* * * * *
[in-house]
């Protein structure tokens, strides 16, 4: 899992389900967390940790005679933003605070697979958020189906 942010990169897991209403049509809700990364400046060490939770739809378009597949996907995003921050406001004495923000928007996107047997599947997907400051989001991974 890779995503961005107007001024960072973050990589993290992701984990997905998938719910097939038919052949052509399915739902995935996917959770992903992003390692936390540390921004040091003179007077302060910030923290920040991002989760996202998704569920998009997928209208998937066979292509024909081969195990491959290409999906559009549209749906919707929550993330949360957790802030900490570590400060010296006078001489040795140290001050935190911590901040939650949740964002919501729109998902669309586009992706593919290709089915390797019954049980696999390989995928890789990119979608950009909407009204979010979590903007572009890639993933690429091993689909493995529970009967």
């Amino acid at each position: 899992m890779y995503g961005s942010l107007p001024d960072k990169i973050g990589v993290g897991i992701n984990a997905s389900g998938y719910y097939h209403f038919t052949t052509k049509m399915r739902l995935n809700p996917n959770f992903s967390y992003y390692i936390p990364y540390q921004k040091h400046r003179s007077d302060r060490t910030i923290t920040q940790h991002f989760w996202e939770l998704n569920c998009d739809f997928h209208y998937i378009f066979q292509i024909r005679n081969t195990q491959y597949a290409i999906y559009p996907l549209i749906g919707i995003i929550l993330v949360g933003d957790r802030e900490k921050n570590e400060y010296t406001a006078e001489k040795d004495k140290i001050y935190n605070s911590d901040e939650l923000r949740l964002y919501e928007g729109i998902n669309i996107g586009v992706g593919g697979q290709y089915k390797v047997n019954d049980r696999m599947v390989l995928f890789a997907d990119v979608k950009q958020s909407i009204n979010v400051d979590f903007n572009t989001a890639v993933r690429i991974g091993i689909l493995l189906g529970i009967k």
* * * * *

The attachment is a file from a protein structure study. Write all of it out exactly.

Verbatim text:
[in-house]
């Protein structure tokens, strides 16, 4: 899992389900967390940790005679933003605070697979958020189906 942010990169897991209403049509809700990364400046060490939770739809378009597949996907995003921050406001004495923000928007996107047997599947997907400051989001991974 890779995503961005107007001024960072973050990589993290992701984990997905998938719910097939038919052949052509399915739902995935996917959770992903992003390692936390540390921004040091003179007077302060910030923290920040991002989760996202998704569920998009997928209208998937066979292509024909081969195990491959290409999906559009549209749906919707929550993330949360957790802030900490570590400060010296006078001489040795140290001050935190911590901040939650949740964002919501729109998902669309586009992706593919290709089915390797019954049980696999390989995928890789990119979608950009909407009204979010979590903007572009890639993933690429091993689909493995529970009967």
């Amino acid at each position: 899992m890779y995503g961005s942010l107007p001024d960072k990169i973050g990589v993290g897991i992701n984990a997905s389900g998938y719910y097939h209403f038919t052949t052509k049509m399915r739902l995935n809700p996917n959770f992903s967390y992003y390692i936390p990364y540390q921004k040091h400046r003179s007077d302060r060490t910030i923290t920040q940790h991002f989760w996202e939770l998704n569920c998009d739809f997928h209208y998937i378009f066979q292509i024909r005679n081969t195990q491959y597949a290409i999906y559009p996907l549209i749906g919707i995003i929550l993330v949360g933003d957790r802030e900490k921050n570590e400060y010296t406001a006078e001489k040795d004495k140290i001050y935190n605070s911590d901040e939650l923000r949740l964002y919501e928007g729109i998902n669309i996107g586009v992706g593919g697979q290709y089915k390797v047997n019954d049980r696999m599947v390989l995928f890789a997907d990119v979608k950009q958020s909407i009204n979010v400051d979590f903007n572009t989001a890639v993933r690429i991974g091993i689909l493995l189906g529970i009967k």